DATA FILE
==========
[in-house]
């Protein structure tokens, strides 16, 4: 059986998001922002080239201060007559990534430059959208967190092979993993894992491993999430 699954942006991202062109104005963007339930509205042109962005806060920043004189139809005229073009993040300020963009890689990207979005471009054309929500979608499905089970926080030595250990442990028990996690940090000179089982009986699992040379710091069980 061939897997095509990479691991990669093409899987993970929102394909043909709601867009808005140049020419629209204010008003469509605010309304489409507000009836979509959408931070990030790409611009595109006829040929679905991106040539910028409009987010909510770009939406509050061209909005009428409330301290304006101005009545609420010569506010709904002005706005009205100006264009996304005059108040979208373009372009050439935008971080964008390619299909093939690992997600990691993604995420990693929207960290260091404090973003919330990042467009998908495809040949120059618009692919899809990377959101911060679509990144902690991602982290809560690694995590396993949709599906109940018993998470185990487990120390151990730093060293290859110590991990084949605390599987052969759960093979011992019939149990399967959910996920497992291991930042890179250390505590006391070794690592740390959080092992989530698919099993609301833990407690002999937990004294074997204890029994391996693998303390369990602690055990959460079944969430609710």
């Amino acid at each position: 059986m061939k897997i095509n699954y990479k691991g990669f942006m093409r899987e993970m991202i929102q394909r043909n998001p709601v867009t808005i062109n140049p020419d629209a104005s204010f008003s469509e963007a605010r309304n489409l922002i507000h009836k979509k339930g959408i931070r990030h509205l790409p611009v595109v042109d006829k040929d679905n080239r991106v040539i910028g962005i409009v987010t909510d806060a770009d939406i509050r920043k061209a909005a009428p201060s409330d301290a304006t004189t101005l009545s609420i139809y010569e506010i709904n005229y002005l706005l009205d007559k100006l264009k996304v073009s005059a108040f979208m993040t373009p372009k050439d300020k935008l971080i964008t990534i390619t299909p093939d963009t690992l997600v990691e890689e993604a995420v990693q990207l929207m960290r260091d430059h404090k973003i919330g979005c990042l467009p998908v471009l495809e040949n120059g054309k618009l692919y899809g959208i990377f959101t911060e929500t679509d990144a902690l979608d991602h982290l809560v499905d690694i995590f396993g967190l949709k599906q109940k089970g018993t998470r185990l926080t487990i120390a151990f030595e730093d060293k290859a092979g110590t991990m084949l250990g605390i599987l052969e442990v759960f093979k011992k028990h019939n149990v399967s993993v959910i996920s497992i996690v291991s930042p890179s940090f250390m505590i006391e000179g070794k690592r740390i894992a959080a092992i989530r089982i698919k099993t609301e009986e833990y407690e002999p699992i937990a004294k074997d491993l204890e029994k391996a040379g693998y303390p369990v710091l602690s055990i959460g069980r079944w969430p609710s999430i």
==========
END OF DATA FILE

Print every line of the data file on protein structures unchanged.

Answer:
[in-house]
């Protein structure tokens, strides 16, 4: 059986998001922002080239201060007559990534430059959208967190092979993993894992491993999430 699954942006991202062109104005963007339930509205042109962005806060920043004189139809005229073009993040300020963009890689990207979005471009054309929500979608499905089970926080030595250990442990028990996690940090000179089982009986699992040379710091069980 061939897997095509990479691991990669093409899987993970929102394909043909709601867009808005140049020419629209204010008003469509605010309304489409507000009836979509959408931070990030790409611009595109006829040929679905991106040539910028409009987010909510770009939406509050061209909005009428409330301290304006101005009545609420010569506010709904002005706005009205100006264009996304005059108040979208373009372009050439935008971080964008390619299909093939690992997600990691993604995420990693929207960290260091404090973003919330990042467009998908495809040949120059618009692919899809990377959101911060679509990144902690991602982290809560690694995590396993949709599906109940018993998470185990487990120390151990730093060293290859110590991990084949605390599987052969759960093979011992019939149990399967959910996920497992291991930042890179250390505590006391070794690592740390959080092992989530698919099993609301833990407690002999937990004294074997204890029994391996693998303390369990602690055990959460079944969430609710």
């Amino acid at each position: 059986m061939k897997i095509n699954y990479k691991g990669f942006m093409r899987e993970m991202i929102q394909r043909n998001p709601v867009t808005i062109n140049p020419d629209a104005s204010f008003s469509e963007a605010r309304n489409l922002i507000h009836k979509k339930g959408i931070r990030h509205l790409p611009v595109v042109d006829k040929d679905n080239r991106v040539i910028g962005i409009v987010t909510d806060a770009d939406i509050r920043k061209a909005a009428p201060s409330d301290a304006t004189t101005l009545s609420i139809y010569e506010i709904n005229y002005l706005l009205d007559k100006l264009k996304v073009s005059a108040f979208m993040t373009p372009k050439d300020k935008l971080i964008t990534i390619t299909p093939d963009t690992l997600v990691e890689e993604a995420v990693q990207l929207m960290r260091d430059h404090k973003i919330g979005c990042l467009p998908v471009l495809e040949n120059g054309k618009l692919y899809g959208i990377f959101t911060e929500t679509d990144a902690l979608d991602h982290l809560v499905d690694i995590f396993g967190l949709k599906q109940k089970g018993t998470r185990l926080t487990i120390a151990f030595e730093d060293k290859a092979g110590t991990m084949l250990g605390i599987l052969e442990v759960f093979k011992k028990h019939n149990v399967s993993v959910i996920s497992i996690v291991s930042p890179s940090f250390m505590i006391e000179g070794k690592r740390i894992a959080a092992i989530r089982i698919k099993t609301e009986e833990y407690e002999p699992i937990a004294k074997d491993l204890e029994k391996a040379g693998y303390p369990v710091l602690s055990i959460g069980r079944w969430p609710s999430i």